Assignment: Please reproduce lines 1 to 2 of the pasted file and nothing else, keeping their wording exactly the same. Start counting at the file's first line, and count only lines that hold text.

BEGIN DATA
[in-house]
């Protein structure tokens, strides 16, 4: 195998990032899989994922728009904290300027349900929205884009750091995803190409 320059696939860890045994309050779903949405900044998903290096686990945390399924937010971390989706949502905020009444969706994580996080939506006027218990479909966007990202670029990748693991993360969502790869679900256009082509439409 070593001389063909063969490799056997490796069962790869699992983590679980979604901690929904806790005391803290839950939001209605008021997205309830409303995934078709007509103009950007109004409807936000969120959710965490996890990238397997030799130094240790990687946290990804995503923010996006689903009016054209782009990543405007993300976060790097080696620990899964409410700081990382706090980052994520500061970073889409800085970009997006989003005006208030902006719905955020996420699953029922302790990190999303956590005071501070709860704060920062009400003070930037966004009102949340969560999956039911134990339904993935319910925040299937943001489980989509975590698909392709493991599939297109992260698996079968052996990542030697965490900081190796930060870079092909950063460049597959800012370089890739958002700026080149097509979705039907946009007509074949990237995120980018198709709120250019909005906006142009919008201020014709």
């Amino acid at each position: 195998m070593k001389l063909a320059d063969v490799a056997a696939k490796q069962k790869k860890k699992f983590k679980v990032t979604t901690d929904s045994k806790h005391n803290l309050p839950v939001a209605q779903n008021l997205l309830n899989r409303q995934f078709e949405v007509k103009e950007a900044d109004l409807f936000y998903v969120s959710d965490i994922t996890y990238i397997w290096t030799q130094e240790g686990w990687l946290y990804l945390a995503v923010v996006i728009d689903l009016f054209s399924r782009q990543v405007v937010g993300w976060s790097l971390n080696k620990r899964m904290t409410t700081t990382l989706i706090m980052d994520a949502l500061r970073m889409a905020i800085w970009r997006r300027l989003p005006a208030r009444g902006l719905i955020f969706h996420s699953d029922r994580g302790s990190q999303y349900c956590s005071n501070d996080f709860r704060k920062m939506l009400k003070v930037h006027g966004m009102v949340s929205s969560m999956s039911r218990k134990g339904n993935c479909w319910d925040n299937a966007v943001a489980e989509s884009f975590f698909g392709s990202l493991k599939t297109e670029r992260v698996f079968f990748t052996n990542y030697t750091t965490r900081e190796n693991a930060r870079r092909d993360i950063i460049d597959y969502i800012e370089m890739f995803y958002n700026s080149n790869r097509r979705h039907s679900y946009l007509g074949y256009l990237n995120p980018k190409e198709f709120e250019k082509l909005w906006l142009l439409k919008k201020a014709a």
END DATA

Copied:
[in-house]
């Protein structure tokens, strides 16, 4: 195998990032899989994922728009904290300027349900929205884009750091995803190409 320059696939860890045994309050779903949405900044998903290096686990945390399924937010971390989706949502905020009444969706994580996080939506006027218990479909966007990202670029990748693991993360969502790869679900256009082509439409 070593001389063909063969490799056997490796069962790869699992983590679980979604901690929904806790005391803290839950939001209605008021997205309830409303995934078709007509103009950007109004409807936000969120959710965490996890990238397997030799130094240790990687946290990804995503923010996006689903009016054209782009990543405007993300976060790097080696620990899964409410700081990382706090980052994520500061970073889409800085970009997006989003005006208030902006719905955020996420699953029922302790990190999303956590005071501070709860704060920062009400003070930037966004009102949340969560999956039911134990339904993935319910925040299937943001489980989509975590698909392709493991599939297109992260698996079968052996990542030697965490900081190796930060870079092909950063460049597959800012370089890739958002700026080149097509979705039907946009007509074949990237995120980018198709709120250019909005906006142009919008201020014709």